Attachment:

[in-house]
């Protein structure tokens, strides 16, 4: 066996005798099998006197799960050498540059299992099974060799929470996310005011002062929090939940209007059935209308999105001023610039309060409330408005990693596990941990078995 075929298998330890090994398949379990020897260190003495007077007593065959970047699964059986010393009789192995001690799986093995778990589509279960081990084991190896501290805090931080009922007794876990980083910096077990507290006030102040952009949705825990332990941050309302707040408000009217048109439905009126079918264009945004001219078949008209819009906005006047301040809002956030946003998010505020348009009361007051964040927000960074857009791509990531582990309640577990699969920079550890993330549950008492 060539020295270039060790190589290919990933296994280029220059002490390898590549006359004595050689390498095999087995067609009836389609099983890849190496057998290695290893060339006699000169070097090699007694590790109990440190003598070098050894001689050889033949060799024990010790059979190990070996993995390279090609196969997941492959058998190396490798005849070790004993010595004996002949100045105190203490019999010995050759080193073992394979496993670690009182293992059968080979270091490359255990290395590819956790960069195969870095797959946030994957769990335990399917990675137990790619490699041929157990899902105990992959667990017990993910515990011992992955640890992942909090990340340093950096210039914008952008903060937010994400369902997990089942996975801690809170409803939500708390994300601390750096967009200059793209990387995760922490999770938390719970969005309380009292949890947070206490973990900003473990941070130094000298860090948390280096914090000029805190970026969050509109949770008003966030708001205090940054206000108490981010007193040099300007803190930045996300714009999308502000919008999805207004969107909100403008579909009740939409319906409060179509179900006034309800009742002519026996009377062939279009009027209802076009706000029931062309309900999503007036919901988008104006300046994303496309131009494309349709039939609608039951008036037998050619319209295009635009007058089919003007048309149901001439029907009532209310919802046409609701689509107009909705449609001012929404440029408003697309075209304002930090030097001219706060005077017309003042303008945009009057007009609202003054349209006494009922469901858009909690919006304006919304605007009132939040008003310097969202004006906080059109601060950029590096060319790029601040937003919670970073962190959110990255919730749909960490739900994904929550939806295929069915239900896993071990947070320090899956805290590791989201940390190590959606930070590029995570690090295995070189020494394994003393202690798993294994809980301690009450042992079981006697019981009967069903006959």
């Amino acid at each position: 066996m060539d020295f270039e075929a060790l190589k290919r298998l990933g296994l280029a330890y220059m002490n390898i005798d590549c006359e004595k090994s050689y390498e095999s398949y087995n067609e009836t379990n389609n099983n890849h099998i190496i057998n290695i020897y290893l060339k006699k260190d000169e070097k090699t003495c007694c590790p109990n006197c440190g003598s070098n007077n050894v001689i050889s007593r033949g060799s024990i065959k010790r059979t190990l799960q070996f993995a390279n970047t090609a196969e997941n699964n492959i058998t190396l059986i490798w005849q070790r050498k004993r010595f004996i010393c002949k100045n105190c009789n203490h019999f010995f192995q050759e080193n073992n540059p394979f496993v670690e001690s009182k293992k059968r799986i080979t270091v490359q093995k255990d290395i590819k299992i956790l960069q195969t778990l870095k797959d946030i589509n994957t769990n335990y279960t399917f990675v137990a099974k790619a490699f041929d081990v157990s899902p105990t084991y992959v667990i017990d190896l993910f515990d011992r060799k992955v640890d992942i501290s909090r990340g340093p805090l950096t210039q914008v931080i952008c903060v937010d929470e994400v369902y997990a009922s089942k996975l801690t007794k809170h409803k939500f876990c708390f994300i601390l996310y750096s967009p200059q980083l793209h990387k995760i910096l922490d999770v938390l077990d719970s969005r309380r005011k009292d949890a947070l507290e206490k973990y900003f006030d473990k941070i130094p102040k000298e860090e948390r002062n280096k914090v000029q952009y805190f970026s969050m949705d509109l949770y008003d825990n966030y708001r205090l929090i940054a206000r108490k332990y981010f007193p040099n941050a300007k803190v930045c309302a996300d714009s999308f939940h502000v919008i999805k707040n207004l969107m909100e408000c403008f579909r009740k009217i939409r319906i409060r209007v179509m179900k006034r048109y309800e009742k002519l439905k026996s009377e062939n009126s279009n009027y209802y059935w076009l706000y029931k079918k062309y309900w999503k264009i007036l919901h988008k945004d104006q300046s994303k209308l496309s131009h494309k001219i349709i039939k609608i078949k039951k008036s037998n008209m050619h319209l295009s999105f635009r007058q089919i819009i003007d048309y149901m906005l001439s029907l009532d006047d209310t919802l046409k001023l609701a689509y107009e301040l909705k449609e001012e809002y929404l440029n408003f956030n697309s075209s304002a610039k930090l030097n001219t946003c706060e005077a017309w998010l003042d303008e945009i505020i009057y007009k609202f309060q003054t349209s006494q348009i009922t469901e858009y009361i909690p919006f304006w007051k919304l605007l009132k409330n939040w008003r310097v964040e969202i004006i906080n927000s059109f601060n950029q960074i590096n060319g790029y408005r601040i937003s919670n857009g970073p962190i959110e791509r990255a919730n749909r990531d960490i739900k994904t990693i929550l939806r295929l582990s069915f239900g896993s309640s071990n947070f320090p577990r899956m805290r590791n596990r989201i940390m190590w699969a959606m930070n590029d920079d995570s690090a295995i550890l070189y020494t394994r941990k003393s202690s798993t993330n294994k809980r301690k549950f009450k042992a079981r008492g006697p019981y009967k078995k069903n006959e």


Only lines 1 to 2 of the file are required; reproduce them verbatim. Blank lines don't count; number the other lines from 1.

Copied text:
[in-house]
């Protein structure tokens, strides 16, 4: 066996005798099998006197799960050498540059299992099974060799929470996310005011002062929090939940209007059935209308999105001023610039309060409330408005990693596990941990078995 075929298998330890090994398949379990020897260190003495007077007593065959970047699964059986010393009789192995001690799986093995778990589509279960081990084991190896501290805090931080009922007794876990980083910096077990507290006030102040952009949705825990332990941050309302707040408000009217048109439905009126079918264009945004001219078949008209819009906005006047301040809002956030946003998010505020348009009361007051964040927000960074857009791509990531582990309640577990699969920079550890993330549950008492 060539020295270039060790190589290919990933296994280029220059002490390898590549006359004595050689390498095999087995067609009836389609099983890849190496057998290695290893060339006699000169070097090699007694590790109990440190003598070098050894001689050889033949060799024990010790059979190990070996993995390279090609196969997941492959058998190396490798005849070790004993010595004996002949100045105190203490019999010995050759080193073992394979496993670690009182293992059968080979270091490359255990290395590819956790960069195969870095797959946030994957769990335990399917990675137990790619490699041929157990899902105990992959667990017990993910515990011992992955640890992942909090990340340093950096210039914008952008903060937010994400369902997990089942996975801690809170409803939500708390994300601390750096967009200059793209990387995760922490999770938390719970969005309380009292949890947070206490973990900003473990941070130094000298860090948390280096914090000029805190970026969050509109949770008003966030708001205090940054206000108490981010007193040099300007803190930045996300714009999308502000919008999805207004969107909100403008579909009740939409319906409060179509179900006034309800009742002519026996009377062939279009009027209802076009706000029931062309309900999503007036919901988008104006300046994303496309131009494309349709039939609608039951008036037998050619319209295009635009007058089919003007048309149901001439029907009532209310919802046409609701689509107009909705449609001012929404440029408003697309075209304002930090030097001219706060005077017309003042303008945009009057007009609202003054349209006494009922469901858009909690919006304006919304605007009132939040008003310097969202004006906080059109601060950029590096060319790029601040937003919670970073962190959110990255919730749909960490739900994904929550939806295929069915239900896993071990947070320090899956805290590791989201940390190590959606930070590029995570690090295995070189020494394994003393202690798993294994809980301690009450042992079981006697019981009967069903006959």